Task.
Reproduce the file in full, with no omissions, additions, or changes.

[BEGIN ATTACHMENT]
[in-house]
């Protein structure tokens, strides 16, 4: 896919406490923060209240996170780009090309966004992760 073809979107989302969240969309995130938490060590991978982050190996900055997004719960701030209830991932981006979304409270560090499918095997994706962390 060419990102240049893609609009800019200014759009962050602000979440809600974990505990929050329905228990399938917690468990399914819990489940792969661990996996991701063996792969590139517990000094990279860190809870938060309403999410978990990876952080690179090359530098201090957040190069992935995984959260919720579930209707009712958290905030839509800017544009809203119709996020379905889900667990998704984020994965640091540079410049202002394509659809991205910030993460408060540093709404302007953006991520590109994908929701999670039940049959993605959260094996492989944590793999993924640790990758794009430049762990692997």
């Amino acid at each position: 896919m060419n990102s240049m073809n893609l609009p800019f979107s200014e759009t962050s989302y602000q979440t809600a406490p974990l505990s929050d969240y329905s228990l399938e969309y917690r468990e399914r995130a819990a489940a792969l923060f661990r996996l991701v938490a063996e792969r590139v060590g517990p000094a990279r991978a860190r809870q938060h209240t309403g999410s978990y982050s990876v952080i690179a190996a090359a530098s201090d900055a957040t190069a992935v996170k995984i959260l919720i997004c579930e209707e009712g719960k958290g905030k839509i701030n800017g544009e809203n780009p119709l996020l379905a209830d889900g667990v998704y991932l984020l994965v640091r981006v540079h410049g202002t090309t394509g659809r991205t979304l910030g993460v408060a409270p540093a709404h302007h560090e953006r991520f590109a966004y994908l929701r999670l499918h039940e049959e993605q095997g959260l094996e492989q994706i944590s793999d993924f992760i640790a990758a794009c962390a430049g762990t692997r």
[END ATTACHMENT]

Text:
[in-house]
């Protein structure tokens, strides 16, 4: 896919406490923060209240996170780009090309966004992760 073809979107989302969240969309995130938490060590991978982050190996900055997004719960701030209830991932981006979304409270560090499918095997994706962390 060419990102240049893609609009800019200014759009962050602000979440809600974990505990929050329905228990399938917690468990399914819990489940792969661990996996991701063996792969590139517990000094990279860190809870938060309403999410978990990876952080690179090359530098201090957040190069992935995984959260919720579930209707009712958290905030839509800017544009809203119709996020379905889900667990998704984020994965640091540079410049202002394509659809991205910030993460408060540093709404302007953006991520590109994908929701999670039940049959993605959260094996492989944590793999993924640790990758794009430049762990692997």
């Amino acid at each position: 896919m060419n990102s240049m073809n893609l609009p800019f979107s200014e759009t962050s989302y602000q979440t809600a406490p974990l505990s929050d969240y329905s228990l399938e969309y917690r468990e399914r995130a819990a489940a792969l923060f661990r996996l991701v938490a063996e792969r590139v060590g517990p000094a990279r991978a860190r809870q938060h209240t309403g999410s978990y982050s990876v952080i690179a190996a090359a530098s201090d900055a957040t190069a992935v996170k995984i959260l919720i997004c579930e209707e009712g719960k958290g905030k839509i701030n800017g544009e809203n780009p119709l996020l379905a209830d889900g667990v998704y991932l984020l994965v640091r981006v540079h410049g202002t090309t394509g659809r991205t979304l910030g993460v408060a409270p540093a709404h302007h560090e953006r991520f590109a966004y994908l929701r999670l499918h039940e049959e993605q095997g959260l094996e492989q994706i944590s793999d993924f992760i640790a990758a794009c962390a430049g762990t692997r």